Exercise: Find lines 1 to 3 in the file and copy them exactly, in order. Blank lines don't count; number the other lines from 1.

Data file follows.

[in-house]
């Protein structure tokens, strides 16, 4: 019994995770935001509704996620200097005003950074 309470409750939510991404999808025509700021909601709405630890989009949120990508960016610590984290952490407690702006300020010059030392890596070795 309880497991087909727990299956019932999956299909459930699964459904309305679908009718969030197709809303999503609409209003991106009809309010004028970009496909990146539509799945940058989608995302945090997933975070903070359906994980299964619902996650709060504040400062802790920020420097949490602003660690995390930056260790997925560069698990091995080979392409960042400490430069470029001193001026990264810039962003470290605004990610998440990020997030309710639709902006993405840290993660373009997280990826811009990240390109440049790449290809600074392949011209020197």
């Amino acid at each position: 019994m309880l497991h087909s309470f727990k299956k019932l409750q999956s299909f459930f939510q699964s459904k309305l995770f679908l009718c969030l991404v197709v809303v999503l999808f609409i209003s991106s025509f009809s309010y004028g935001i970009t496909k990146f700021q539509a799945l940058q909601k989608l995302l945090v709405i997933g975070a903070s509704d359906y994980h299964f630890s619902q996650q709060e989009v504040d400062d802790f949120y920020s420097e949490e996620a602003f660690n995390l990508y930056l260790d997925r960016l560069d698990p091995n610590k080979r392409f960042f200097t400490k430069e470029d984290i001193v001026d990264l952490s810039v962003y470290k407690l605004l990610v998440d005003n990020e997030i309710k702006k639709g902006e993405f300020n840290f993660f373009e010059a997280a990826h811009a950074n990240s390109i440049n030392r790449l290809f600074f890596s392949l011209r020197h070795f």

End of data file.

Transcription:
[in-house]
């Protein structure tokens, strides 16, 4: 019994995770935001509704996620200097005003950074 309470409750939510991404999808025509700021909601709405630890989009949120990508960016610590984290952490407690702006300020010059030392890596070795 309880497991087909727990299956019932999956299909459930699964459904309305679908009718969030197709809303999503609409209003991106009809309010004028970009496909990146539509799945940058989608995302945090997933975070903070359906994980299964619902996650709060504040400062802790920020420097949490602003660690995390930056260790997925560069698990091995080979392409960042400490430069470029001193001026990264810039962003470290605004990610998440990020997030309710639709902006993405840290993660373009997280990826811009990240390109440049790449290809600074392949011209020197």
């Amino acid at each position: 019994m309880l497991h087909s309470f727990k299956k019932l409750q999956s299909f459930f939510q699964s459904k309305l995770f679908l009718c969030l991404v197709v809303v999503l999808f609409i209003s991106s025509f009809s309010y004028g935001i970009t496909k990146f700021q539509a799945l940058q909601k989608l995302l945090v709405i997933g975070a903070s509704d359906y994980h299964f630890s619902q996650q709060e989009v504040d400062d802790f949120y920020s420097e949490e996620a602003f660690n995390l990508y930056l260790d997925r960016l560069d698990p091995n610590k080979r392409f960042f200097t400490k430069e470029d984290i001193v001026d990264l952490s810039v962003y470290k407690l605004l990610v998440d005003n990020e997030i309710k702006k639709g902006e993405f300020n840290f993660f373009e010059a997280a990826h811009a950074n990240s390109i440049n030392r790449l290809f600074f890596s392949l011209r020197h070795f």